Daniel 5:5-6 5 Immediately the fingers of a human hand appeared and wrote on the plaster of the wall of the king’s palace, opposite the lampstand. And the king saw the hand as it wrote. 6 Then the king’s color changed, and his thoughts alarmed him; his limbs gave way, and his knees knocked together.
While Belshazzar was getting drunk and having a good time, he saw a hand writing on the wall. Writing on a wall may not be unusual, but this one was. This is where we get the saying “the handwriting is on the wall”. It is an expression that means some misfortune is about to happen. It is intended to be a warning of impending doom, or a sign that something is changing. For instance, one losing his or her job might come as no surprise because he or she saw the signs of the company declining or changes in management. Thus, the person saw the handwriting on the wall. The warning for Belshazzar was in the form of fingers from a mysterious hand that wrote on the plaster of the palace wall opposite the lampstand. The message could be clearly seen, though apparently, it was not clearly understood. This was not a vision seen only by Belshazzar, but a miracle seen by others who were in the room.
Daniel does not tell us at this time what the message to Belshazzar was. The king did not know what the message meant, but he knew that it was not good. The king’s response to the handwriting on the wall was terror. He was horrified. Have you ever seen something that really shook you up? Perhaps something affected you so badly that you could not control your body. Maybe your body shook or you had no strength in your legs. That was Belshazzar. His complexion changed. He may have been so scared by what happened that his skin turned white as snow. Daniel tells us that Belshazzar’s joints were loosened indicating that he lost strength in his hips and legs. His knees knocked together. This supernatural message really upset him, as it should. God was telling Belshazzar something serious. Is God warning you about something? Maybe the road you are on is heading toward pain or sorrow and God wants to show you the handwriting on the wall so you can repent. Maybe God is showing us the handwriting on the wall so that we can make a course correction. If so, let us not ignore it.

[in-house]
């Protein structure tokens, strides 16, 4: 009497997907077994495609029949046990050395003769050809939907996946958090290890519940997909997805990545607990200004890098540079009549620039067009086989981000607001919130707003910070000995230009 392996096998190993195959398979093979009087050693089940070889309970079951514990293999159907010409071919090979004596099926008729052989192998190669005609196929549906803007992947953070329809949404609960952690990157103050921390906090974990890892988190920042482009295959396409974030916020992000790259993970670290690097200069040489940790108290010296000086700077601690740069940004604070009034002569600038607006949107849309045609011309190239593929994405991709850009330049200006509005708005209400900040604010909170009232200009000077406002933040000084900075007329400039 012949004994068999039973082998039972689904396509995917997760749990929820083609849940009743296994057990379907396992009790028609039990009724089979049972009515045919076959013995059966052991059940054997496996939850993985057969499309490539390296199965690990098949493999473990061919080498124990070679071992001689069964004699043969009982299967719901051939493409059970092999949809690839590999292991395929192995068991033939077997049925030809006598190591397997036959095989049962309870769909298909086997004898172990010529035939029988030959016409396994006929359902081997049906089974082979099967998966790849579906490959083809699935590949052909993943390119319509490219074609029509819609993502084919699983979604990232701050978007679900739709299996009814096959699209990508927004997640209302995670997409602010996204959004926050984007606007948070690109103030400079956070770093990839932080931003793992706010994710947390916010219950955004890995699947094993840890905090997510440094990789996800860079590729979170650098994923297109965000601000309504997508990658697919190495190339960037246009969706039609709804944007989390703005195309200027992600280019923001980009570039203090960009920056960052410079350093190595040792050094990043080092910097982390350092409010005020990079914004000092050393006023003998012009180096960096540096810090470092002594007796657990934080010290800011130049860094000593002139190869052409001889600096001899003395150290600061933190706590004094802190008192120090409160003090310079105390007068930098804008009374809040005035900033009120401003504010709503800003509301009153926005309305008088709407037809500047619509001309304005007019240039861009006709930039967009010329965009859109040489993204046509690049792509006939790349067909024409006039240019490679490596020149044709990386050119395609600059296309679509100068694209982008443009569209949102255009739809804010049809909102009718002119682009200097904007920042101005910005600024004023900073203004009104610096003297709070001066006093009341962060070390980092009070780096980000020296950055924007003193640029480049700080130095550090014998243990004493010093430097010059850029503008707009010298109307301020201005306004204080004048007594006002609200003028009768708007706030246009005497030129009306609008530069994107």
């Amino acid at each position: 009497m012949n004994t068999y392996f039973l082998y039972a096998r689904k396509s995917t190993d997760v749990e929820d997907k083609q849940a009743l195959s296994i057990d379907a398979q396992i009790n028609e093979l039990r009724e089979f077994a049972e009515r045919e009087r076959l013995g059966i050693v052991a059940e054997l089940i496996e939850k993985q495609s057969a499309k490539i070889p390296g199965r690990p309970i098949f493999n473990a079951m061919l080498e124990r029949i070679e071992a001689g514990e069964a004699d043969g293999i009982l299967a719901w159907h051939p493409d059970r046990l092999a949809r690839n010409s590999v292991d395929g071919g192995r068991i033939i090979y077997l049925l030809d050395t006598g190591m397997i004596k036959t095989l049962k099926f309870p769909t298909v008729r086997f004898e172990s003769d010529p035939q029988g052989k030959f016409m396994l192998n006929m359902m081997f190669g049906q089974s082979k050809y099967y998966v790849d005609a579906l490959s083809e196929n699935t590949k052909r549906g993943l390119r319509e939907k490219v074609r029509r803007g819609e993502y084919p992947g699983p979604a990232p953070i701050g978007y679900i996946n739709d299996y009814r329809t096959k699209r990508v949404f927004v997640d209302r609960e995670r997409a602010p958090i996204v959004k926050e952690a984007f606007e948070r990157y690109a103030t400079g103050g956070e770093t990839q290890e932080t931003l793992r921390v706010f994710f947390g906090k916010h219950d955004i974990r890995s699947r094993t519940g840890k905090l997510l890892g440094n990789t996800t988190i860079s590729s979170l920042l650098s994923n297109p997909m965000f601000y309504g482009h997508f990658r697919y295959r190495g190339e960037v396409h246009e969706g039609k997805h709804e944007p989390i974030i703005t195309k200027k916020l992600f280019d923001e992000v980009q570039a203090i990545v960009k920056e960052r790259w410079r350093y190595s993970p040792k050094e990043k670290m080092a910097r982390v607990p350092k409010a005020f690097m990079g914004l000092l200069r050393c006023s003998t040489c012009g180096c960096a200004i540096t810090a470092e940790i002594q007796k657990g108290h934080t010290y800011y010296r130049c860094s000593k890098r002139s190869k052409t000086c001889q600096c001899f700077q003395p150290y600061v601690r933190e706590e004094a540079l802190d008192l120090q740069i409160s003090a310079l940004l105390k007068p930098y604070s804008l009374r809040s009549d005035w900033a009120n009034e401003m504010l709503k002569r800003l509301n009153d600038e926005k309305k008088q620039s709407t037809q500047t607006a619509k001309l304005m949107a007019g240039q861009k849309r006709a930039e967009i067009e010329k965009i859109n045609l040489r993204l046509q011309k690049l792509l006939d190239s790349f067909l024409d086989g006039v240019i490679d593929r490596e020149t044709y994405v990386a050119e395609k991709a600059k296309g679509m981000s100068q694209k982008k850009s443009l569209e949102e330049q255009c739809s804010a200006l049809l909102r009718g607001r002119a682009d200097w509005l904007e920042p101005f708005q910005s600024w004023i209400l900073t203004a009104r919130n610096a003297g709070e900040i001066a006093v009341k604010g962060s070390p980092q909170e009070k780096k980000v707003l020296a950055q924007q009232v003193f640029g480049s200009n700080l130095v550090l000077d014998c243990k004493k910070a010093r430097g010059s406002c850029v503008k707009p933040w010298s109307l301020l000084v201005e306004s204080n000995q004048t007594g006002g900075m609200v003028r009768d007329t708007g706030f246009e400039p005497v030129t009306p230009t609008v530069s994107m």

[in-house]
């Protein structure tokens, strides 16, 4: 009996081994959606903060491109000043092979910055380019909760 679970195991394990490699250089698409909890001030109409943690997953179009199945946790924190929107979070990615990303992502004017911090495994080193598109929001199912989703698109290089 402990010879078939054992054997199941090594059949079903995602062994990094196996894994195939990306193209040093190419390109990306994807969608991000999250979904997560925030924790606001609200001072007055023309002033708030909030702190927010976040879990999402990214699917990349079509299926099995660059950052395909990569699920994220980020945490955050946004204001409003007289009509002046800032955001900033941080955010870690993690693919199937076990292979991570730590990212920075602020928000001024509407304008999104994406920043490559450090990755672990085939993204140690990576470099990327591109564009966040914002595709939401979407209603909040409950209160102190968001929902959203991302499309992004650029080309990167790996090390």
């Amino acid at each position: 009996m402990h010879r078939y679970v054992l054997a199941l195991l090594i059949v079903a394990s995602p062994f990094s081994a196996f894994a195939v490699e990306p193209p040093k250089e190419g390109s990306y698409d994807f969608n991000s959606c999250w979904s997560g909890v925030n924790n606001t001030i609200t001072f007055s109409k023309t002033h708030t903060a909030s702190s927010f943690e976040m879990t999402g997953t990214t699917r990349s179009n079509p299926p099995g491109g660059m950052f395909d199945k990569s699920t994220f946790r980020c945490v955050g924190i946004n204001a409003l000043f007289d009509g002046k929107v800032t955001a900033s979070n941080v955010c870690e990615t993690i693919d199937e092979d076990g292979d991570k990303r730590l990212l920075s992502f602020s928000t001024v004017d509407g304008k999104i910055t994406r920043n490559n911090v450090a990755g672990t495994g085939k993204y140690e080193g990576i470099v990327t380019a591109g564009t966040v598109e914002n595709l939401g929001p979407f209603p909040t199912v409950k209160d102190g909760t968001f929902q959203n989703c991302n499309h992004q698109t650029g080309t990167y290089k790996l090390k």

Belshazzar Sought Help In All The Wrong Places
So, what do we do when we receive a miraculous, divine message? What do we do when we want to know about something spiritual? For those who follow Jesus, we need to consult three sources when we need wisdom about something. Prayer. Seek God and ask for Him to reveal it to you. Scripture. We miss a lot of wisdom and help when we ignore what God has already said. Maybe God has not told you something through prayer because He has already said it in the Bible. Godly counsel. We need to seek wise counsel from other believers. Apparently, Belshazzar did none of those, at least at first. He turned to the same unreliable sources Nebuchadnezzar had used. Look below.
Daniel 5:7 7 The king called loudly to bring in the enchanters, the Chaldeans, and the astrologers. The king declared to the wise men of Babylon, “Whoever reads this writing, and shows me its interpretation, shall be clothed with purple and have a chain of gold around his neck and shall be the third ruler in the kingdom.”